Tuesday, March 28, 2017

my hat is in the ring

Well, not mine. But, the sombreros of several charros* are.

Apparently, there is no greater honor a fellow charro can show to praise his comrade's outstanding performance than to throw his hat into the arena. The equivalent of a rodeo standing ovation.

Tonight was rodeo night in San Patricio. Not one of your Las Vegas extravaganzas, mind you. This is a working cowboy rodeo. With just a soupçon of electric cowboy thrown in for flavor.

Darrel, Christy, and I are rodeo people. Of course, we are. They are from Bend, and rodeo was one of the year's cultural events at the Coos County fair when Darrel and I were growing up.

But this was a rodeo of a far different variety than we were accustomed to. Here, local ranches round up some of their best hands (and, I suspect, a few ringers) for a practical display of ranching skills. 

It is not a competition. It is an exhibition. And, to euthanize the elephant in the room, the horses and bulls are not treated as if they lived in a Regina sitting room.

They are working animals being run through their paces. Some of those paces include being roped and thrown to the ground at a full run.

There were the usual human vs. animal contests. A Brahma-mix bull (or bullock, really) doing its best to toss its rider. A young bronco that did not not so much buck as do his impression of the pony express. A series of horses ridden down by mounted charros, giving a ground-based cowboy the opportunity to bring down a horse at full gallop with nothing but his lariat and dug-in stance. (His performance earned the hats in the ring.) That was all topped off by two troupes of young women performing intricate dressage.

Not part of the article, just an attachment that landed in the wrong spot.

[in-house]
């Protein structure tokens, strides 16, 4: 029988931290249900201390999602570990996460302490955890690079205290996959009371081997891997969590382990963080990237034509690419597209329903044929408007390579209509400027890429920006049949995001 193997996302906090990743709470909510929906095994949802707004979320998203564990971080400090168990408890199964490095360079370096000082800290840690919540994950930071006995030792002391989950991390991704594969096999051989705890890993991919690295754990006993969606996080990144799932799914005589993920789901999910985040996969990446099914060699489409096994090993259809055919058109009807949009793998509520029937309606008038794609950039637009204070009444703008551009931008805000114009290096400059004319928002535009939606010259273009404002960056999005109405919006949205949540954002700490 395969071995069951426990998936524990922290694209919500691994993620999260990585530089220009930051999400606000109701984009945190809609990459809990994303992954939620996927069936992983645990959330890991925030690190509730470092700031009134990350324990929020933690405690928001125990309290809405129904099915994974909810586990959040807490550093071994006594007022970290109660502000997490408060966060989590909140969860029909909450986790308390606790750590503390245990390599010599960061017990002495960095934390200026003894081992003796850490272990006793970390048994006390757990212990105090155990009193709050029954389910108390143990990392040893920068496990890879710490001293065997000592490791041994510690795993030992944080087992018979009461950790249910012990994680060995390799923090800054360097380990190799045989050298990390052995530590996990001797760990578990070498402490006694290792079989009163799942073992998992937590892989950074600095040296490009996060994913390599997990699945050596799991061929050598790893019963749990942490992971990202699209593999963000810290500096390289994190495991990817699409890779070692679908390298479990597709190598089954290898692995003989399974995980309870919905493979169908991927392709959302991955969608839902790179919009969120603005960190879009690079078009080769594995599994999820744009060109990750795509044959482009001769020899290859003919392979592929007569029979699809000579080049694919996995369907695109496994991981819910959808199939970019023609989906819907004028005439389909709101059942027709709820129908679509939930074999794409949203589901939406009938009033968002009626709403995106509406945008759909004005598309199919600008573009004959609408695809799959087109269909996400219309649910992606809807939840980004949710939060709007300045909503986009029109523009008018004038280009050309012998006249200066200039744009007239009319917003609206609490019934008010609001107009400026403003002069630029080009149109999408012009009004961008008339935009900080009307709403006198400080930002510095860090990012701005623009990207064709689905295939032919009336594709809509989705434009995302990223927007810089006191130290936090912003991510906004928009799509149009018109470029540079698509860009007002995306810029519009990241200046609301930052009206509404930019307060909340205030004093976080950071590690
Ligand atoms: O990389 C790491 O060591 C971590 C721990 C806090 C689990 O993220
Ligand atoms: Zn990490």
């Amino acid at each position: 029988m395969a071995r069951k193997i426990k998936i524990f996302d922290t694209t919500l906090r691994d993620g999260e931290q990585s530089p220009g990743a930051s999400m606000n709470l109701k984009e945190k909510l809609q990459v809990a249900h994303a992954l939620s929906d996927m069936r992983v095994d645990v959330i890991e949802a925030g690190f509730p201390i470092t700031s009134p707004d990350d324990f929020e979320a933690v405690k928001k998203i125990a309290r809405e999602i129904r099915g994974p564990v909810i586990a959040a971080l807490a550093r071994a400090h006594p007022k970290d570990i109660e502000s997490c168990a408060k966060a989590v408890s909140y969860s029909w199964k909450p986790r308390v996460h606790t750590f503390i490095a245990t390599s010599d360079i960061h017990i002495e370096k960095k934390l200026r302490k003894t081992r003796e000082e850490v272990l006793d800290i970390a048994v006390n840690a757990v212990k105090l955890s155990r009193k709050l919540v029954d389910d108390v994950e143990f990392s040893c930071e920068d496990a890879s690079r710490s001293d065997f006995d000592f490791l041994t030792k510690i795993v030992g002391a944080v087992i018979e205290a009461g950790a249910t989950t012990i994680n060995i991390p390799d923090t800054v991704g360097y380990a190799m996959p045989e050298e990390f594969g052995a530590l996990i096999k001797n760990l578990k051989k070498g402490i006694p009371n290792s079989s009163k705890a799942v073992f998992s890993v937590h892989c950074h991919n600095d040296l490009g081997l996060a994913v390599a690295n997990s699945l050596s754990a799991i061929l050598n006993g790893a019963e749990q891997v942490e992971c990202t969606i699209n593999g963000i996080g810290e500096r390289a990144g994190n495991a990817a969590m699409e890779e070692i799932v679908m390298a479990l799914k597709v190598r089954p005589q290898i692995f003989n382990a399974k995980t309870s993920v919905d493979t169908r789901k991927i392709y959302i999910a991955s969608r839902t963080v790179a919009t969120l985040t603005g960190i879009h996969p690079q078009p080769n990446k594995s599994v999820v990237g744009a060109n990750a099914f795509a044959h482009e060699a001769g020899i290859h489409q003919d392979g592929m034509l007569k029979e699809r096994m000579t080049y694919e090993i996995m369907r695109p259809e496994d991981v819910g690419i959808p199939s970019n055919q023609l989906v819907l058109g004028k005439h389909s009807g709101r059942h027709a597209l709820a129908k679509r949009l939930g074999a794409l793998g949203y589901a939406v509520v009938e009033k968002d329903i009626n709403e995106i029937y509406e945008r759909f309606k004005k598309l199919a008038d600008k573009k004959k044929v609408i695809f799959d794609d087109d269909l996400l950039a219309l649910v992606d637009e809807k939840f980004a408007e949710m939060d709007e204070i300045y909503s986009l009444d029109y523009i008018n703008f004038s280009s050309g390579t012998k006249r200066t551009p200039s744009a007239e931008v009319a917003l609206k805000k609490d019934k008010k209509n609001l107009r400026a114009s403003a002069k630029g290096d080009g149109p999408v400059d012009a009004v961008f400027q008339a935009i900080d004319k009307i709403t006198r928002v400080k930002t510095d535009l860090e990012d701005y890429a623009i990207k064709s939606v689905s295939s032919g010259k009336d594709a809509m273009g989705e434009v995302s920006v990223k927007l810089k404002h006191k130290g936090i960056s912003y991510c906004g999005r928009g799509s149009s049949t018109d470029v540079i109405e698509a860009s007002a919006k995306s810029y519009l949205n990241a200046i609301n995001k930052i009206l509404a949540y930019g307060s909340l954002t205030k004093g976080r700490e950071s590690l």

And then there were the human exhibitionists -- mainly performing rope tricks. Of course, the pint-sized kids got the most applause. Even though they looked a lot like a hold over act from Monday night's midget show. (Yup. Midgets. They are quite popular here as objects of entertainment.)

But the performer who had the area in his hand was a Vicente Fernandez impersonator. Fernandez is a Mexican institution. And all institutions lend themselves to ridicule.

With a mixture of comedy, a few props, and a passable voice, he was a perfect half-time show. (I suspect he would say "headliner.") The audience chuckled and roared, and sang along with their Fernandez favorites.

You may get the impression it was a long show. It was. We left after about three and a half hours of entertainment. The show was still in full motion when we drove past more than an hour later.

I am not certain I will ever adjust to the Mexican notion that if 5 minutes of something is good, an hour will be 12 times as much fun. Sometimes, it is. Other times, it is just 5 minutes pummeled bloodily into a full hour.

That was true tonight. But, by soldiering through, I saw things I never would have seen had I headed home an hour into the performance.

My hat is in the ring to the charros.

* -- Mexican cowboys

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